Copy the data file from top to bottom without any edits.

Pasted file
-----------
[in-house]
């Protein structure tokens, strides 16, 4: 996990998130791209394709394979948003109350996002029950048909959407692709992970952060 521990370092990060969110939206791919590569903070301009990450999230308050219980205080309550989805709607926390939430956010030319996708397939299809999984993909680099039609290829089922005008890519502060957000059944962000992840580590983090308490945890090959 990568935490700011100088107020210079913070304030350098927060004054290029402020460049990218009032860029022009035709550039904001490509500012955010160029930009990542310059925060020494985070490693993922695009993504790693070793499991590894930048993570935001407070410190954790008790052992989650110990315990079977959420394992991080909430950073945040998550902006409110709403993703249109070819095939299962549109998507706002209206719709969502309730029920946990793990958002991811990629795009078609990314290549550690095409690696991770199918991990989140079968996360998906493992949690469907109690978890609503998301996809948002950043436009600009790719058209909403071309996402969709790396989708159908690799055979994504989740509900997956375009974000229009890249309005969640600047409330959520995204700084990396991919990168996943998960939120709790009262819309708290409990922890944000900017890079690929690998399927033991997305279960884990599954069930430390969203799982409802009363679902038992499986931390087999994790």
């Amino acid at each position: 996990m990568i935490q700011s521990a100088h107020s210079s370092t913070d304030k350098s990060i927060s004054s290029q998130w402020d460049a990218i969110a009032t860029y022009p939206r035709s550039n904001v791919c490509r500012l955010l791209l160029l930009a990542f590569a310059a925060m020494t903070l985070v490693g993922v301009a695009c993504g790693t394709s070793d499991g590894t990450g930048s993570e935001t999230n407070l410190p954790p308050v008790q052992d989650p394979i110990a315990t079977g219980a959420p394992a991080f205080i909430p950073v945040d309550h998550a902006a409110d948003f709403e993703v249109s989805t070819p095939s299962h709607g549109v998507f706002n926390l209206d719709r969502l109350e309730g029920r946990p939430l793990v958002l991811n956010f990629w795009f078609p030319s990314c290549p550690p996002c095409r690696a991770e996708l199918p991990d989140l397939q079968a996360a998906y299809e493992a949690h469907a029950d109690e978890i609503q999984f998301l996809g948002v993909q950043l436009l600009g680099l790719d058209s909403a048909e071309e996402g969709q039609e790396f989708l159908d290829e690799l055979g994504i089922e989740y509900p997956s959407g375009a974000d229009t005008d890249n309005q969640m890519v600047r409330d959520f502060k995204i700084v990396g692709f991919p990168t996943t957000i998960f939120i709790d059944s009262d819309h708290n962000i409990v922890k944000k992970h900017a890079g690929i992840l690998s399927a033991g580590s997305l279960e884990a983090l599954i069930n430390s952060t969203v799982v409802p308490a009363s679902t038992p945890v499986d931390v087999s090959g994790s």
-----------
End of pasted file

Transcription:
[in-house]
């Protein structure tokens, strides 16, 4: 996990998130791209394709394979948003109350996002029950048909959407692709992970952060 521990370092990060969110939206791919590569903070301009990450999230308050219980205080309550989805709607926390939430956010030319996708397939299809999984993909680099039609290829089922005008890519502060957000059944962000992840580590983090308490945890090959 990568935490700011100088107020210079913070304030350098927060004054290029402020460049990218009032860029022009035709550039904001490509500012955010160029930009990542310059925060020494985070490693993922695009993504790693070793499991590894930048993570935001407070410190954790008790052992989650110990315990079977959420394992991080909430950073945040998550902006409110709403993703249109070819095939299962549109998507706002209206719709969502309730029920946990793990958002991811990629795009078609990314290549550690095409690696991770199918991990989140079968996360998906493992949690469907109690978890609503998301996809948002950043436009600009790719058209909403071309996402969709790396989708159908690799055979994504989740509900997956375009974000229009890249309005969640600047409330959520995204700084990396991919990168996943998960939120709790009262819309708290409990922890944000900017890079690929690998399927033991997305279960884990599954069930430390969203799982409802009363679902038992499986931390087999994790």
């Amino acid at each position: 996990m990568i935490q700011s521990a100088h107020s210079s370092t913070d304030k350098s990060i927060s004054s290029q998130w402020d460049a990218i969110a009032t860029y022009p939206r035709s550039n904001v791919c490509r500012l955010l791209l160029l930009a990542f590569a310059a925060m020494t903070l985070v490693g993922v301009a695009c993504g790693t394709s070793d499991g590894t990450g930048s993570e935001t999230n407070l410190p954790p308050v008790q052992d989650p394979i110990a315990t079977g219980a959420p394992a991080f205080i909430p950073v945040d309550h998550a902006a409110d948003f709403e993703v249109s989805t070819p095939s299962h709607g549109v998507f706002n926390l209206d719709r969502l109350e309730g029920r946990p939430l793990v958002l991811n956010f990629w795009f078609p030319s990314c290549p550690p996002c095409r690696a991770e996708l199918p991990d989140l397939q079968a996360a998906y299809e493992a949690h469907a029950d109690e978890i609503q999984f998301l996809g948002v993909q950043l436009l600009g680099l790719d058209s909403a048909e071309e996402g969709q039609e790396f989708l159908d290829e690799l055979g994504i089922e989740y509900p997956s959407g375009a974000d229009t005008d890249n309005q969640m890519v600047r409330d959520f502060k995204i700084v990396g692709f991919p990168t996943t957000i998960f939120i709790d059944s009262d819309h708290n962000i409990v922890k944000k992970h900017a890079g690929i992840l690998s399927a033991g580590s997305l279960e884990a983090l599954i069930n430390s952060t969203v799982v409802p308490a009363s679902t038992p945890v499986d931390v087999s090959g994790s």